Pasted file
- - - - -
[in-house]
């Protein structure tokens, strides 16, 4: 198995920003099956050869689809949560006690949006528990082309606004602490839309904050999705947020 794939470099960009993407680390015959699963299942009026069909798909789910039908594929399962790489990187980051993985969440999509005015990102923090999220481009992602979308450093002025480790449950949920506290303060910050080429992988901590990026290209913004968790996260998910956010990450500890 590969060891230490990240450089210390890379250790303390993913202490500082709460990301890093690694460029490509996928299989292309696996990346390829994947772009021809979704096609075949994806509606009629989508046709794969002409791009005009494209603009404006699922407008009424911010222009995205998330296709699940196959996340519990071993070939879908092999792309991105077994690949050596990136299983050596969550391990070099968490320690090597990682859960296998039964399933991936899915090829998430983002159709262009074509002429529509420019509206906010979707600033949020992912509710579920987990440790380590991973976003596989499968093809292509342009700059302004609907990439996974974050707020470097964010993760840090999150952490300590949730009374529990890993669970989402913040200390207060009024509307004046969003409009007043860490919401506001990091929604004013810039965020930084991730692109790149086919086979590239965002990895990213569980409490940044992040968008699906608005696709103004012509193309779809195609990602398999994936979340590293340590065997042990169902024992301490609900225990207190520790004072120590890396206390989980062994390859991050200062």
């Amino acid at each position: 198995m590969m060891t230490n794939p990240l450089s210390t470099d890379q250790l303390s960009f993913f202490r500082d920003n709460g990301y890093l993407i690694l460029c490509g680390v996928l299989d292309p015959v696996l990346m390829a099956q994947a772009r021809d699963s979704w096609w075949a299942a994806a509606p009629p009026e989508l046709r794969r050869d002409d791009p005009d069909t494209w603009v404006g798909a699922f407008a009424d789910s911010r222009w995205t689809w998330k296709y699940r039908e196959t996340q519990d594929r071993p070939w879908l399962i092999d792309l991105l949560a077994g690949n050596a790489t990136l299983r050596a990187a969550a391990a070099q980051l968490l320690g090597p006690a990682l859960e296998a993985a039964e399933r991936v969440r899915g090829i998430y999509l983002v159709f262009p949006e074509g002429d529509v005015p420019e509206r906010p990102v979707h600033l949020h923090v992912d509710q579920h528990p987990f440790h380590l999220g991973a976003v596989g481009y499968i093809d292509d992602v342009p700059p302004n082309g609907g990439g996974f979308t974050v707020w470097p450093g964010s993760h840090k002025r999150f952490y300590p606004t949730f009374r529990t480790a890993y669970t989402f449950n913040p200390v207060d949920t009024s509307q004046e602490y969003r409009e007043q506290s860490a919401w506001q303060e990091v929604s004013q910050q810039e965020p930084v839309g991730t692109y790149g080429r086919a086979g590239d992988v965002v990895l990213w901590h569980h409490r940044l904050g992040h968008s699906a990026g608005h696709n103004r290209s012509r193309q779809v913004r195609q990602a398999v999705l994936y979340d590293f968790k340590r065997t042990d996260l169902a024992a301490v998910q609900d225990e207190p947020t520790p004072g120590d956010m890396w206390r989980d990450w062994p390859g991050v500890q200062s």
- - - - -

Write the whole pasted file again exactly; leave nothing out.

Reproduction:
[in-house]
């Protein structure tokens, strides 16, 4: 198995920003099956050869689809949560006690949006528990082309606004602490839309904050999705947020 794939470099960009993407680390015959699963299942009026069909798909789910039908594929399962790489990187980051993985969440999509005015990102923090999220481009992602979308450093002025480790449950949920506290303060910050080429992988901590990026290209913004968790996260998910956010990450500890 590969060891230490990240450089210390890379250790303390993913202490500082709460990301890093690694460029490509996928299989292309696996990346390829994947772009021809979704096609075949994806509606009629989508046709794969002409791009005009494209603009404006699922407008009424911010222009995205998330296709699940196959996340519990071993070939879908092999792309991105077994690949050596990136299983050596969550391990070099968490320690090597990682859960296998039964399933991936899915090829998430983002159709262009074509002429529509420019509206906010979707600033949020992912509710579920987990440790380590991973976003596989499968093809292509342009700059302004609907990439996974974050707020470097964010993760840090999150952490300590949730009374529990890993669970989402913040200390207060009024509307004046969003409009007043860490919401506001990091929604004013810039965020930084991730692109790149086919086979590239965002990895990213569980409490940044992040968008699906608005696709103004012509193309779809195609990602398999994936979340590293340590065997042990169902024992301490609900225990207190520790004072120590890396206390989980062994390859991050200062």
């Amino acid at each position: 198995m590969m060891t230490n794939p990240l450089s210390t470099d890379q250790l303390s960009f993913f202490r500082d920003n709460g990301y890093l993407i690694l460029c490509g680390v996928l299989d292309p015959v696996l990346m390829a099956q994947a772009r021809d699963s979704w096609w075949a299942a994806a509606p009629p009026e989508l046709r794969r050869d002409d791009p005009d069909t494209w603009v404006g798909a699922f407008a009424d789910s911010r222009w995205t689809w998330k296709y699940r039908e196959t996340q519990d594929r071993p070939w879908l399962i092999d792309l991105l949560a077994g690949n050596a790489t990136l299983r050596a990187a969550a391990a070099q980051l968490l320690g090597p006690a990682l859960e296998a993985a039964e399933r991936v969440r899915g090829i998430y999509l983002v159709f262009p949006e074509g002429d529509v005015p420019e509206r906010p990102v979707h600033l949020h923090v992912d509710q579920h528990p987990f440790h380590l999220g991973a976003v596989g481009y499968i093809d292509d992602v342009p700059p302004n082309g609907g990439g996974f979308t974050v707020w470097p450093g964010s993760h840090k002025r999150f952490y300590p606004t949730f009374r529990t480790a890993y669970t989402f449950n913040p200390v207060d949920t009024s509307q004046e602490y969003r409009e007043q506290s860490a919401w506001q303060e990091v929604s004013q910050q810039e965020p930084v839309g991730t692109y790149g080429r086919a086979g590239d992988v965002v990895l990213w901590h569980h409490r940044l904050g992040h968008s699906a990026g608005h696709n103004r290209s012509r193309q779809v913004r195609q990602a398999v999705l994936y979340d590293f968790k340590r065997t042990d996260l169902a024992a301490v998910q609900d225990e207190p947020t520790p004072g120590d956010m890396w206390r989980d990450w062994p390859g991050v500890q200062s």